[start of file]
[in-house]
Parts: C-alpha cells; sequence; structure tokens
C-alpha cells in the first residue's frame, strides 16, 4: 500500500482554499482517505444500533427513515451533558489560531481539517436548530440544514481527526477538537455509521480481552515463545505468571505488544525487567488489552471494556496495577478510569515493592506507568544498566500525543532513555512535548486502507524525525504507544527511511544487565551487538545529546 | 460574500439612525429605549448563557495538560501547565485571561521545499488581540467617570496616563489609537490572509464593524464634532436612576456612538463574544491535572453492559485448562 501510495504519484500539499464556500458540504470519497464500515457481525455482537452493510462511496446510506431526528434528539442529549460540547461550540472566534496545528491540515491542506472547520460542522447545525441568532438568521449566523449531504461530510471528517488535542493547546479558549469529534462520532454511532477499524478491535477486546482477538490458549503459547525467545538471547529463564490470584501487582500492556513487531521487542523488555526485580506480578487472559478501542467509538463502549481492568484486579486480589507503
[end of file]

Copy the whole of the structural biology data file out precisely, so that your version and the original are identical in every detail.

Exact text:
[in-house]
Parts: C-alpha cells; sequence; structure tokens
C-alpha cells in the first residue's frame, strides 16, 4: 500500500482554499482517505444500533427513515451533558489560531481539517436548530440544514481527526477538537455509521480481552515463545505468571505488544525487567488489552471494556496495577478510569515493592506507568544498566500525543532513555512535548486502507524525525504507544527511511544487565551487538545529546 | 460574500439612525429605549448563557495538560501547565485571561521545499488581540467617570496616563489609537490572509464593524464634532436612576456612538463574544491535572453492559485448562 501510495504519484500539499464556500458540504470519497464500515457481525455482537452493510462511496446510506431526528434528539442529549460540547461550540472566534496545528491540515491542506472547520460542522447545525441568532438568521449566523449531504461530510471528517488535542493547546479558549469529534462520532454511532477499524478491535477486546482477538490458549503459547525467545538471547529463564490470584501487582500492556513487531521487542523488555526485580506480578487472559478501542467509538463502549481492568484486579486480589507503